There’s nothing like a power trio. Nothing. There’s something about them that is just right. Perfectly balanced.

Fitting, then, that its with just that that Bernie Marsden ends his “inspirations” series. Following the wonderful “Kings” and “Chess” records the hat-trick is completed, if we may be so crass, with this homage to the three pieces that he’s loved.

And, in the case of one, been in. “Na, Na, Na” recorded by Cozy Powell’s Hammer and which gave Marsden his first appearance on Top Of The Pops in 1974. It’s a Mickie Most produced tune, so you know the drill: it rocks, it rolls and its better than you admit.

Plus the lyrics: “I know what I want and I’ll do what I can. I am gonna get a job in a rock n roll band”. The rest of this writes itself, doesn’t it?

“Black Cat Moan” recorded by everyone, but we’ll centre on Jeff Beck just so we can say that this is better for not having Johnny Depp on the blinking thing, is all you need to know about the album in truth. Whether you know the song or not, this is a master at work. Bernie is the best. Note the first name. You feel like you know him. He’s got a welcome for you through his playing that is always warm.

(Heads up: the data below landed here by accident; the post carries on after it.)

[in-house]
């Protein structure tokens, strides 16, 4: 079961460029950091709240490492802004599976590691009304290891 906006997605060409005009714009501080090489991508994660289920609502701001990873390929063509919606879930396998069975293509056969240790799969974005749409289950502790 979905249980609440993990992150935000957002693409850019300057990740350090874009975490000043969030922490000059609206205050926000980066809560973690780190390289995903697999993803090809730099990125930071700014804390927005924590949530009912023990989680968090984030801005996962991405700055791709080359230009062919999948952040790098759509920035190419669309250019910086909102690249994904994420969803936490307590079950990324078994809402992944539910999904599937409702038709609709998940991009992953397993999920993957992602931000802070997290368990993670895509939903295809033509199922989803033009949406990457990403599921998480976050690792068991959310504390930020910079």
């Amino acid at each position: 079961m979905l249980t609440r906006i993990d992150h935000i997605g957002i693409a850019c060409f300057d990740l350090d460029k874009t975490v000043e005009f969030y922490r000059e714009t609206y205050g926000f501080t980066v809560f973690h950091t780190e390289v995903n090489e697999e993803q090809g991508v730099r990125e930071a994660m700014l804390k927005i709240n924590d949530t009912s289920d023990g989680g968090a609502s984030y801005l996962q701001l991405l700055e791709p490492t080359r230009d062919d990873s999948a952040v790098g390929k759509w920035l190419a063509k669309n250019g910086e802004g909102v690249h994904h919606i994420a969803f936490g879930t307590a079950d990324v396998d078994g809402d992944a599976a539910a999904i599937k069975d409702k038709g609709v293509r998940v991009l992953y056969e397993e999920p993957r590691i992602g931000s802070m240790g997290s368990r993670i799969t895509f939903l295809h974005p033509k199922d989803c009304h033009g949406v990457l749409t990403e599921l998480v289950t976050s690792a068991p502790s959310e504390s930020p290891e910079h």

“Driftin’ Blues” is the perfect slow blues. Clapton’s given it a bash. This one is better. The way Marsden plays. He’s in Rory Gallagher’s class at times. Check the solo. Good grief.

Look, as I always say, I am not a blues purist. I love the genre. But there’s a lot of these I don’t know. “Funk #49” I am familiar with, though. I saw Jared James Nicholls do it and checked out James Gang. This take is different, but any time cowbell gets involved is just fine with me, frankly. Likewise, “Never In My Life” by Mountain should be played at every opportunity. I’d guess too, that Marsden and the band enjoyed playing this one and it sounds like hair is being let down all over the place.

The joy of these, though, surely is discovering something brilliant with Bernie as your guide. “Outside Woman Blues” is new to me, but it’s a beauty, and the word “beautiful” could be accurately applied to the version of Hendrix’s “Drifting”. Floating along as if it has no cares in the world, it’s feel is at odds with the heart-breaking words.

Johnny Winter’s “Rock N Roll Hoochie Koo” funks and struts, and as we mentioned the greatest himself, Rory Gallagher, earlier in this, then maybe Taste’s “Same Old Story” is an apt inclusion. You can’t better perfection (even Marsden would probably agree) but you can add your own thing to it. That happens here.

There’s another Hendrix tune. “Spanish Castle Magic” and its trippyness perhaps show the depth of the material here best of all. Indeed, whether they’re trying to tell us something, who knows, but Robin Trower’s “Too Rolling Stoned” is lovingly done just after.

Legends are all over this album. Some of the greatest ever. That was the point of these three “Inspirations” records, I know that, but lets not lose sight of the fact that the man playing homage here is from the Premier League himself. Bernie Marsden has his heroes, but I hope he knows how good he is too.

Rating 9/10